Parish Magazine April - May 2018
1. Service Times and Dates for the Diary
2. Rector's Letter
3. RAF 100th Anniversary
4. Thy Kingdom Come
5. Annual Vestry Meeting
6. The College of St Mary
7. The End of the Tunnel
8. Pilgrim Course
9. Mothering Sunday: Why God is (a bit) like a mam
10. Lent Course: The Resurrection
11. Messy Church
12. From the Editor
13. Baptised into the family of the Church
15. St Mary's Flower Guild
16. Theatre and Film
17. News from St Mary's Choir
18. Women's rights
19. Handbell Ringing
20. Mothers' Union News for Spring 2018
21. News from Christchurch
22. News from Hafod
23. An unexpected time
24. Parish Contacts
The deadline for contributions for the June/July edition is 16th May, 2018.
Please send to
Many thanks to all contributors to the magazine.
Service Times St.Mary’s Church
Sunday 11.00 Choral Eucharist
4.00 Choral Evensong
6.00 Sunday at 6 (Monthly as advertised)
Tuesday 12.30 Healing Service (2nd in month)
12.30 Cymun Bendigaid (4th in month)
5.30 Choral Evensong (Term Time)
Wednesday 10.30 Holy Eucharist
12.30 Lunchtime Service (Holy Eucharist on 1st in month
Friday 12.30 Holy Eucharist
(except 1st in month when MU Archidiaconal at 11.00 )
Saturday 12.30 Holy Eucharist
Morning Prayer 9.30 Tuesday, Wednesday & Thursday.
Dates for the Diary
1st (Sunday) EASTER DAY
5th (Thursday) 2.00 Ladies’ Guild.
6th (Friday) MU Archidiaconal Eucharist 11.00 am
9th (Monday) Annunciation of Our Lord to the Blessed Virgin Mary
MU – Start of Session 2.00 pm
13th (Friday) Handbells – Vestry Hall 9.30 am
15th (Sunday) Baptism 1.30 pm
19th (Thursday) Ladies’ Guild 2.00 pm
20th (Friday) Handbells 9.30
21st (Saturday) RAF 100th Anniversary Service 10.30am
23rd (Monday) MU 2.00 pm
24th (Tuesday) Vestry Meeting 7.00 pm
27th (Friday) Handbells 9.30 Vestry Hall
2nd (Wednesday) RSCM local rehearsal
3rtd (Thursday) Ladies’ Guild 2.00 pm
4th (Friday) MU – Archidiaconal Eucharist 11.00 am
Handbells 9.30 Vestry Hall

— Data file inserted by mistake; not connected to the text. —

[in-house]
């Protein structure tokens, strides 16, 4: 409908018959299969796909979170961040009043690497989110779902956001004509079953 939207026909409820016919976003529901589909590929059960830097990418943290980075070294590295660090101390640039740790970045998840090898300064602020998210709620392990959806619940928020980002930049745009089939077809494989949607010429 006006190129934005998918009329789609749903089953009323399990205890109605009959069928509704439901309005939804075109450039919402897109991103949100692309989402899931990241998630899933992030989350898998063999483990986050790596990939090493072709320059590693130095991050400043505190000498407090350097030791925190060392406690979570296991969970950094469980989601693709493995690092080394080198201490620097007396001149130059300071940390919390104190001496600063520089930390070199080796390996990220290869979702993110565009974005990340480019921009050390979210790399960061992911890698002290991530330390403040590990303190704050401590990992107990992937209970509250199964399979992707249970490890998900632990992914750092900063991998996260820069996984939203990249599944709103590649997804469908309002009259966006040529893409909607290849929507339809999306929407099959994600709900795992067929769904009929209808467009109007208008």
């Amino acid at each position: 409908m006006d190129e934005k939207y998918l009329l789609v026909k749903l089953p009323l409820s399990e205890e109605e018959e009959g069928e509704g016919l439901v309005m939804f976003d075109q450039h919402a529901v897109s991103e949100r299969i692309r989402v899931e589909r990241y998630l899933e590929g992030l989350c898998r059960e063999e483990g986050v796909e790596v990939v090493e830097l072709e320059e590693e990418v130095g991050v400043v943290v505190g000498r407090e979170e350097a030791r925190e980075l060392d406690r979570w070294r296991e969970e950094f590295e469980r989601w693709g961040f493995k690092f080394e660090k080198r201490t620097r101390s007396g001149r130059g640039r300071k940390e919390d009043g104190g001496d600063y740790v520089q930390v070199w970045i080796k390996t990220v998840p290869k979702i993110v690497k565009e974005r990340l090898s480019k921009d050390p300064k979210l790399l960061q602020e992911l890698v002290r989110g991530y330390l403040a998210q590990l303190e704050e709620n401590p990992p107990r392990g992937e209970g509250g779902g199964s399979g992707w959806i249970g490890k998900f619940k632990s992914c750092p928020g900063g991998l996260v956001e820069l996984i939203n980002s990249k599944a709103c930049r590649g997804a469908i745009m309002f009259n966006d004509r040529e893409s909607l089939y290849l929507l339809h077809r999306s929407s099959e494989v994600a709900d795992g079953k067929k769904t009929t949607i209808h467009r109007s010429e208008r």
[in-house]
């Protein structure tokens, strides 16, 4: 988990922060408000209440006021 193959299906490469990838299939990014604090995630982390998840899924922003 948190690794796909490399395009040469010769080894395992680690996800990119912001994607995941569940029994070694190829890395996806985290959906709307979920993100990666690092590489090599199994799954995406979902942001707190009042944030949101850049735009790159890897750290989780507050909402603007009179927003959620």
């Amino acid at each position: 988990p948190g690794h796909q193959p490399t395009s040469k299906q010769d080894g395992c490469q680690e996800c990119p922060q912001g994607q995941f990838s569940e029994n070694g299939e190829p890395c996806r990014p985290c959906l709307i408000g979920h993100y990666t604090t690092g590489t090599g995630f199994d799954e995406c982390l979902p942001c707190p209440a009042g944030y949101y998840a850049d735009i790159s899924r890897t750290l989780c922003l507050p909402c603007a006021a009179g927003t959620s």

11th (Friday) Handbells 9.30 Vestry Hall
12th (Saturday) Salvation Army and MOC – Simon Richardson
14th (Monday) MU Archidiaconal Eucharist
15th (Tuesday) Diocesan meeting in Vestry Hall with Canon Tim Hewitt 9.30 – 3.00
17th (Thursday) Ladies’ Guild 2.00 pm
18th (Friday) Handbells Vestry Hall 9.30
20th (Sunday) PENTECOST (Whit Sunday)
25th (Friday) Handbells Vestry Hall 9.30
Lent, Holy Week and Easter are my favourite times in the Christian calendar as I think they bring out the real drama of our faith and remind us of the whole point of having a Christian calendar.
Lent is a time (based on Jesus spending 40 days in the wilderness) for us to reflect on our relationship with God. It is a period that should change us if we engage with it properly. Holy Week reminds us of the painful journey to the cross, from the cheers of Palm Sunday as Jesus entered Jerusalem, to the emotion of Maundy Thursday and the pain of Good Friday. Uppermost in our thoughts through Holy Week must be the love that Jesus showed to each of us in his willingness to accept the cross.
And then of course we have the joy of Easter Day as we celebrate the most important event in history, the resurrection of Jesus.
It is easy to have gone through this period in the calendar as we've done, perhaps countless times before, but there is little point in it unless we are changed by it in some way. But, don't despair if the season has passed you by because God continually reaches out to us calling us closer to him. I know that quite a few you already read daily bible reflections and they are an excellent way of engaging daily with scripture. In Christchurch the Pilgrim Course has run for some time very successfully and those who have been part of the group have enjoyed it, but to be honest, whilst this was advertised throughout the Parish, there are not a great number of people doing the course, and similar other groups advertised have been less successful in recent times.
Apart from being an excellent way of enjoying fellowship together, having the opportunity to think about scripture and pray together, these groups can be really good fun! If you're interested in joining a small group there will be more opportunities later in the year!
So often in the church today we seem to be worrying about the future, but Easter reminds us that we can and must remain confident. 2000 years ago, the Romans and the religious authorities thought that this 'Jesus movement' was finished as Jesus was brutally killed, but 2000 years later the Christian Faith is still going strong and each one of us is given the wonderful privilege of playing our part in the future as the disciples, of today. We may not always think of ourselves as special, but in God's eyes, every one of us is special, every one of us is loved, and as children of God, loved by him, we can and must be confident in God and confident in the future of a church, faithfully listening to God and having the courage to follow wherever he leads.